Both sheep and goats are ruminants, along with cows and llamas. The general health of all these animals is, by and large, dependent upon their digestive tract. This means they have a complex stomach which is divided into four compartments: the rumen, the reticulum, the omasum and the abomasum. Non-ruminants, such as pigs, horses and man, have a single stomach, equivalent to the abomasum.
The first ruminant stomach is the rumen. Here, ingested food is soaked by stomach acids and subjected to digestion by microorganisms before passing through to the the next stomach. It is from here that food not thoroughly masticated can be regurgitated to be rechewed. This is often called “chewing cud”. Cows do this very often as they are inefficient grazers, but goats do it less often as their lips are capable of selecting the very tenderest plant tips and the back teeth are jaggedly sharp for maximum mastication. The rumen is a large organ and it occupies most of the left half of the abdominal cavity. Animals with rumen problems often look lopsided to the left due to bloating of the rumen. The rumen is normally filled with coarse fibrous materials.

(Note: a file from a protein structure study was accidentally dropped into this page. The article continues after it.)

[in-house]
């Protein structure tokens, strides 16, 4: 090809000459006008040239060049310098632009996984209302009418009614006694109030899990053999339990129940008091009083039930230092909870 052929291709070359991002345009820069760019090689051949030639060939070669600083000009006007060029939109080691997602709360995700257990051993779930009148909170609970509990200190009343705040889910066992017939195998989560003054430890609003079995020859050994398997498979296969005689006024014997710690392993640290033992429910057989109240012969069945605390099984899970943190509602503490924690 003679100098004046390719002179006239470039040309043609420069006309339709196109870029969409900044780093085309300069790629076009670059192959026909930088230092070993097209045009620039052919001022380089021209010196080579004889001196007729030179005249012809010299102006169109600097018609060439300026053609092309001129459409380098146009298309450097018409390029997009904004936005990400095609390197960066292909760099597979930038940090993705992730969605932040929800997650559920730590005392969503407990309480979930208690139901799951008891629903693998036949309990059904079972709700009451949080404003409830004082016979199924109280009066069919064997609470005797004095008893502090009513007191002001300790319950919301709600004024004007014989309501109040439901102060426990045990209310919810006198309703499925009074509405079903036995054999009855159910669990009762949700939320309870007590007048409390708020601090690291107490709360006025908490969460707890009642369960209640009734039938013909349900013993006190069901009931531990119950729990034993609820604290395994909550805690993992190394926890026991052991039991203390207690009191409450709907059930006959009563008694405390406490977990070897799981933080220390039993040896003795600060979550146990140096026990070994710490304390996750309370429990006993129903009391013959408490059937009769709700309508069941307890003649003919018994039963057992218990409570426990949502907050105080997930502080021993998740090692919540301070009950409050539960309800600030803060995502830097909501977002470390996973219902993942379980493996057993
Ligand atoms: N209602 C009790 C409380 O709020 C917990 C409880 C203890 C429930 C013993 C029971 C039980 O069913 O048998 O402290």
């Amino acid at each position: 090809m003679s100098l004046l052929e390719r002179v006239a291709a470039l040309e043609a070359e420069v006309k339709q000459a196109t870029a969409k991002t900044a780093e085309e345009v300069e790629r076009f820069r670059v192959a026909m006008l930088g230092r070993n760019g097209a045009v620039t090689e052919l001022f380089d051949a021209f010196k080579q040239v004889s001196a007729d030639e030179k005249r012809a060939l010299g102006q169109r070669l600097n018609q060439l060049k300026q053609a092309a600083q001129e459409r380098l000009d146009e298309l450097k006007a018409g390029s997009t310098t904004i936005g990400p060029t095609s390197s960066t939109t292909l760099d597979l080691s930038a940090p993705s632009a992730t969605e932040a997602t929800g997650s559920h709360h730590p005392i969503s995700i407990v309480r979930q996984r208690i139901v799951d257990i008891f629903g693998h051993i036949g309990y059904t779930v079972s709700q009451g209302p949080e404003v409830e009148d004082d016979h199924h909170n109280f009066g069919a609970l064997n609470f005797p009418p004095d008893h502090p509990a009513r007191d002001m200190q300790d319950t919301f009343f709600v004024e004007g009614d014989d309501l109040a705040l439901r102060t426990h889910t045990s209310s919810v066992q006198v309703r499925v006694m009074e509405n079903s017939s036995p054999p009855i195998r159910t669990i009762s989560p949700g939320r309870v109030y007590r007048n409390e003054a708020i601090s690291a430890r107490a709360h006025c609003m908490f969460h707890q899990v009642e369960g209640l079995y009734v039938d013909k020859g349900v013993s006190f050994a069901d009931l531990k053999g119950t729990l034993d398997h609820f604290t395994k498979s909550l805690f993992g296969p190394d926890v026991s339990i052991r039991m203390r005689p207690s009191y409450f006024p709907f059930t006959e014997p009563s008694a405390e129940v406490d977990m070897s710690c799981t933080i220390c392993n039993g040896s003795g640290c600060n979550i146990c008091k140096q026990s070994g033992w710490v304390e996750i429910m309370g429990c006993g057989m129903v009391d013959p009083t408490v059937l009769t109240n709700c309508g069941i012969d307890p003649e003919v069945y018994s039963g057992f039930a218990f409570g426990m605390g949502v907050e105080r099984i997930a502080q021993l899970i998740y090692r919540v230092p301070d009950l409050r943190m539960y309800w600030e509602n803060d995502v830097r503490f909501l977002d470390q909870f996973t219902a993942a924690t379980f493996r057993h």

The second stomach is the reticulum. It is characterized by a honeycombed appearance on the inside. These many ridges present a large surface area through which to absorb ingested nutrients. It lies next to the heart. Occasionally, especially in cattle, ingested wire can puncture the nearby heart causing reticulum pericarditis, or “hardware disease”. Goats, of course, would not be inclined to ingest a large piece of wire so this condition is almost unknown.
The third stomach, the omasum, is oval in shape and lies primarily on the right side opposite the 9th and 10th ribs, although it has no contact with the abdominal wall. It is normally filled with fluid to a capacity of 300ml, or about 10 ounces. The abomasum, or true stomach is the glandular portion of the ruminant digestive tract. It corresponds to the glandular regions of the simple stomach of non-ruminants. The rumen, reticulum and omasum are the primary organs of the digestive system, being the main sites for for digestion and absorption of water, electrolytes and volatile fatty acids. The function of these stomachs is closely interrelated and problems with one usually involves the others.